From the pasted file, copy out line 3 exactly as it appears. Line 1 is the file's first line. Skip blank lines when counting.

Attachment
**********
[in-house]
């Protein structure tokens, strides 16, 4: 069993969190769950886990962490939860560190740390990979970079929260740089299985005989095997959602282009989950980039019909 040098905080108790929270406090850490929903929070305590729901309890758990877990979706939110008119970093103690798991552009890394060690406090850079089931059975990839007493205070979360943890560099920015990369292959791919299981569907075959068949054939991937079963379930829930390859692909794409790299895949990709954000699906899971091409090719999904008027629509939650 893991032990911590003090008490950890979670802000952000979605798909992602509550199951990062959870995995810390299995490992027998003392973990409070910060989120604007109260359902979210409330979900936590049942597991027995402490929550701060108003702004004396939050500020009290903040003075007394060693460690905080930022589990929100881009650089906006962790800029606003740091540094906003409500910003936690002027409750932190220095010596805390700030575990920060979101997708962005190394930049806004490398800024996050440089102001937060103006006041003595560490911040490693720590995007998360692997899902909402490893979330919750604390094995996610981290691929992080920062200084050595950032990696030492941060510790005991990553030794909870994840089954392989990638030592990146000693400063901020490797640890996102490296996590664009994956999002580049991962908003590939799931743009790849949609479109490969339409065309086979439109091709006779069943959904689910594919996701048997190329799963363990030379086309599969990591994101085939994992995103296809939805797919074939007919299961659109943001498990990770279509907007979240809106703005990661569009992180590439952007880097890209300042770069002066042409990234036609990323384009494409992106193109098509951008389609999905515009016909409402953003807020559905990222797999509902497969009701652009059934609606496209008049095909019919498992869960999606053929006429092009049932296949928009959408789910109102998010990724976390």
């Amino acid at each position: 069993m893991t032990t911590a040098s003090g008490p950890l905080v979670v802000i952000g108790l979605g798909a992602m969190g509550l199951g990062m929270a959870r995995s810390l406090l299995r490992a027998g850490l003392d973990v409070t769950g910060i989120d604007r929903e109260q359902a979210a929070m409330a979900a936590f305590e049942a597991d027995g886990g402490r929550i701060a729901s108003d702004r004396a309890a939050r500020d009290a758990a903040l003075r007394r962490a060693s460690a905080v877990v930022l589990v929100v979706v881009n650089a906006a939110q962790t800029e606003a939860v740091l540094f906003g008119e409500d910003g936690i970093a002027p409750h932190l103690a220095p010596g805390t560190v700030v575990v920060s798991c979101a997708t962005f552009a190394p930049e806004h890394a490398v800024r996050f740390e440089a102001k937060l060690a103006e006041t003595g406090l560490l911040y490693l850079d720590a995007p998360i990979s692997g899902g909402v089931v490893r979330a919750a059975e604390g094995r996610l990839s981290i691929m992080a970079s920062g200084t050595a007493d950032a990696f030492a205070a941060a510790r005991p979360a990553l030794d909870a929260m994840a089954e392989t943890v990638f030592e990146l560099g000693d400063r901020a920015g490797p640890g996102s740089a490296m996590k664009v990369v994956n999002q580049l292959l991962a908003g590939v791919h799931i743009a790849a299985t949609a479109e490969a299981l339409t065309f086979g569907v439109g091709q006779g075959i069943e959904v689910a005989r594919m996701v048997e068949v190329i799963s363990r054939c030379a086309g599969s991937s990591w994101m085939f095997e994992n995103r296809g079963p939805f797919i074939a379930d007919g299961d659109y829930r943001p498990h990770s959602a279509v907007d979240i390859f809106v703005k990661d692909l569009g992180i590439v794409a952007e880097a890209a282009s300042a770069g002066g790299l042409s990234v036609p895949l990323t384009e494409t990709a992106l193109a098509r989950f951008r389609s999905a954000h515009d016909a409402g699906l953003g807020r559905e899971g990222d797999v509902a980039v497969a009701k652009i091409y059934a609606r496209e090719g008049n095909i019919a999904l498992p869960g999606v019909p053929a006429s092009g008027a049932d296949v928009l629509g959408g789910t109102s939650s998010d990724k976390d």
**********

């Amino acid at each position: 069993m893991t032990t911590a040098s003090g008490p950890l905080v979670v802000i952000g108790l979605g798909a992602m969190g509550l199951g990062m929270a959870r995995s810390l406090l299995r490992a027998g850490l003392d973990v409070t769950g910060i989120d604007r929903e109260q359902a979210a929070m409330a979900a936590f305590e049942a597991d027995g886990g402490r929550i701060a729901s108003d702004r004396a309890a939050r500020d009290a758990a903040l003075r007394r962490a060693s460690a905080v877990v930022l589990v929100v979706v881009n650089a906006a939110q962790t800029e606003a939860v740091l540094f906003g008119e409500d910003g936690i970093a002027p409750h932190l103690a220095p010596g805390t560190v700030v575990v920060s798991c979101a997708t962005f552009a190394p930049e806004h890394a490398v800024r996050f740390e440089a102001k937060l060690a103006e006041t003595g406090l560490l911040y490693l850079d720590a995007p998360i990979s692997g899902g909402v089931v490893r979330a919750a059975e604390g094995r996610l990839s981290i691929m992080a970079s920062g200084t050595a007493d950032a990696f030492a205070a941060a510790r005991p979360a990553l030794d909870a929260m994840a089954e392989t943890v990638f030592e990146l560099g000693d400063r901020a920015g490797p640890g996102s740089a490296m996590k664009v990369v994956n999002q580049l292959l991962a908003g590939v791919h799931i743009a790849a299985t949609a479109e490969a299981l339409t065309f086979g569907v439109g091709q006779g075959i069943e959904v689910a005989r594919m996701v048997e068949v190329i799963s363990r054939c030379a086309g599969s991937s990591w994101m085939f095997e994992n995103r296809g079963p939805f797919i074939a379930d007919g299961d659109y829930r943001p498990h990770s959602a279509v907007d979240i390859f809106v703005k990661d692909l569009g992180i590439v794409a952007e880097a890209a282009s300042a770069g002066g790299l042409s990234v036609p895949l990323t384009e494409t990709a992106l193109a098509r989950f951008r389609s999905a954000h515009d016909a409402g699906l953003g807020r559905e899971g990222d797999v509902a980039v497969a009701k652009i091409y059934a609606r496209e090719g008049n095909i019919a999904l498992p869960g999606v019909p053929a006429s092009g008027a049932d296949v928009l629509g959408g789910t109102s939650s998010d990724k976390d």